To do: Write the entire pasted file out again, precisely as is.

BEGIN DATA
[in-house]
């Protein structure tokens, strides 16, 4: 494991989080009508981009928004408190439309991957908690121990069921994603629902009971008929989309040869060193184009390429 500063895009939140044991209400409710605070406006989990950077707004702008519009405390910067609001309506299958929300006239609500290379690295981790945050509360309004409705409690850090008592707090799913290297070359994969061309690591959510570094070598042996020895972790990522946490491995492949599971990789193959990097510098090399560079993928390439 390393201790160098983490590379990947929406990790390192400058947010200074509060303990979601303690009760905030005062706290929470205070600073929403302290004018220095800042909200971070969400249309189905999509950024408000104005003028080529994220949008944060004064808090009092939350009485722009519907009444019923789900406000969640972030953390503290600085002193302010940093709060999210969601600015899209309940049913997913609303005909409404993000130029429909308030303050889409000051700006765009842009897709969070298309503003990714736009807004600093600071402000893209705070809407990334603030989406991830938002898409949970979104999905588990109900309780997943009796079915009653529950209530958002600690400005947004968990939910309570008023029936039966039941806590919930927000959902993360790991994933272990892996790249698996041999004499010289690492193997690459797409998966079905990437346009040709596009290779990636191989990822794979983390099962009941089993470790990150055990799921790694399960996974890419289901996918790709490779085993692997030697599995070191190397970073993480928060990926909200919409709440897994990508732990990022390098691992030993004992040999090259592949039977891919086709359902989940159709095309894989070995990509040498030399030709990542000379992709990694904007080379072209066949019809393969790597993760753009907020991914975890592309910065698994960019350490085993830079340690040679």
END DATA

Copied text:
[in-house]
């Protein structure tokens, strides 16, 4: 494991989080009508981009928004408190439309991957908690121990069921994603629902009971008929989309040869060193184009390429 500063895009939140044991209400409710605070406006989990950077707004702008519009405390910067609001309506299958929300006239609500290379690295981790945050509360309004409705409690850090008592707090799913290297070359994969061309690591959510570094070598042996020895972790990522946490491995492949599971990789193959990097510098090399560079993928390439 390393201790160098983490590379990947929406990790390192400058947010200074509060303990979601303690009760905030005062706290929470205070600073929403302290004018220095800042909200971070969400249309189905999509950024408000104005003028080529994220949008944060004064808090009092939350009485722009519907009444019923789900406000969640972030953390503290600085002193302010940093709060999210969601600015899209309940049913997913609303005909409404993000130029429909308030303050889409000051700006765009842009897709969070298309503003990714736009807004600093600071402000893209705070809407990334603030989406991830938002898409949970979104999905588990109900309780997943009796079915009653529950209530958002600690400005947004968990939910309570008023029936039966039941806590919930927000959902993360790991994933272990892996790249698996041999004499010289690492193997690459797409998966079905990437346009040709596009290779990636191989990822794979983390099962009941089993470790990150055990799921790694399960996974890419289901996918790709490779085993692997030697599995070191190397970073993480928060990926909200919409709440897994990508732990990022390098691992030993004992040999090259592949039977891919086709359902989940159709095309894989070995990509040498030399030709990542000379992709990694904007080379072209066949019809393969790597993760753009907020991914975890592309910065698994960019350490085993830079340690040679």